I know some people who are casual Linux users that periodically fire up new releases of popular distributions to see how things are going in the world of Linux. One of the things I’ve had a lot of comments on is how several Linux distributions (Debian, Ubuntu, openSUSE, and most others) have stopped shipping OpenOffice.org with their operating systems and have switched to LibreOffice. Many of the Linux distributions started making the switch over a year ago, but people are still just getting wind of it.
So what are the differences between OpenOffice.org (now called Apache OpenOffice) and LibreOffice. Well, they are still very similar. About two years ago LibreOffice forked the OpenOffice.org code and began their own project. Why did LibreOffice start up in the first place? For that lets take a brief look at a timeline of events:
- August 1999 – Sun Microsystems buys a company (StarDivision) and gets StarOffice.
- October 2000 – An open source version of StarOffice, called OpenOffice.org, was released.
- … almost 10 years goes by with several major and successful OpenOffice.org releases.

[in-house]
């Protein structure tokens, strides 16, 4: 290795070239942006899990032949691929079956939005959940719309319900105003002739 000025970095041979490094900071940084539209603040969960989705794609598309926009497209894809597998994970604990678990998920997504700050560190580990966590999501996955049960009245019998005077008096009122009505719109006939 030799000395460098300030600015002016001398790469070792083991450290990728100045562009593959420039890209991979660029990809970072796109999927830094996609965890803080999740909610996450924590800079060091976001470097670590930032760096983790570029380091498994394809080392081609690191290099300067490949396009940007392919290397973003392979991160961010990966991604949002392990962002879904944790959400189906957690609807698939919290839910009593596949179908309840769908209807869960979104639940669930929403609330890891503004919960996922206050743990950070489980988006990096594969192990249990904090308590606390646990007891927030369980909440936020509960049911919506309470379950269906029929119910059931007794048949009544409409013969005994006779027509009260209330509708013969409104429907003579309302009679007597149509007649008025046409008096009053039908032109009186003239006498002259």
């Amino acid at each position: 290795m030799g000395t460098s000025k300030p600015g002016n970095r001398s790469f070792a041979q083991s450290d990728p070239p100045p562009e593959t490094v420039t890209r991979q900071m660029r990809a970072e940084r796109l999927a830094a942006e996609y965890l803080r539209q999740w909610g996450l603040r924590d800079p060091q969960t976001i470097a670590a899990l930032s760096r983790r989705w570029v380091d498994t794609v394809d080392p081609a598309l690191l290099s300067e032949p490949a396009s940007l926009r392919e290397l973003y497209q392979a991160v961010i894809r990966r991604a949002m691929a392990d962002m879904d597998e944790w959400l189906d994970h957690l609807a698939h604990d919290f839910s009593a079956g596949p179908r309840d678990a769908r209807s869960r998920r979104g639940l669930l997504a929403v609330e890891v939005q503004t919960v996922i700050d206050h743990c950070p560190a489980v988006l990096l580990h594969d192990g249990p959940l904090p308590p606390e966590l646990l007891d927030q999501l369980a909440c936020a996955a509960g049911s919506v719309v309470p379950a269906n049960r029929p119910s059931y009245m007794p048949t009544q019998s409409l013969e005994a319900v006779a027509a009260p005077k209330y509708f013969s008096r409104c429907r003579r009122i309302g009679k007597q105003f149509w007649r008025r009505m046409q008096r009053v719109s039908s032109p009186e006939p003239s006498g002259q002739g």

- January 2010 – Oracle buys Sun Microsystems.
- September 2010 – Some members that worked on OpenOffice.org started “The Document Foundation” due to concern over the future of OpenOffice.org now that Oracle owns it. The concerns were understood since Oracle took the OpenSolaris project, which had been around for nearly 20-years, and discontinued open development of it.
- January 2011 – OpenOffice.org 3.3 released.
- January 2011 – LibreOffice 3.3 was released (based on OpenOffice.org 3.3). This is the first stable version of the product.
- April 2011 – Oracle announces that it will no longer be supporting development of OpenOffice.org.
- June 2011 – Oracle announces that they will contribute OpenOffice.org (the trademark and the code) to the Apache Software Foundation.
- June 2011 – LibreOffice 3.4 released.
- February 2012 – LibreOffice 3.5 released.
- May 2012 – Apache OpenOffice 3.4 released. Note that it’s not called “OpenOffice.org” anymore, and is instead called “Apache OpenOffice”.
Given all of the complexity over the events that occurred it comes as no surprise that most of the Linux distributions are already bundling LibreOffice with their OS releases. Development on Apache OpenOffice isn’t nearly as vigorous as that of LibreOffice, and so that means LibreOffice will continue pulling ahead when it comes to features and functionality. So if you’re trying to determine which free office suite you should go with I’d recommend LibreOffice.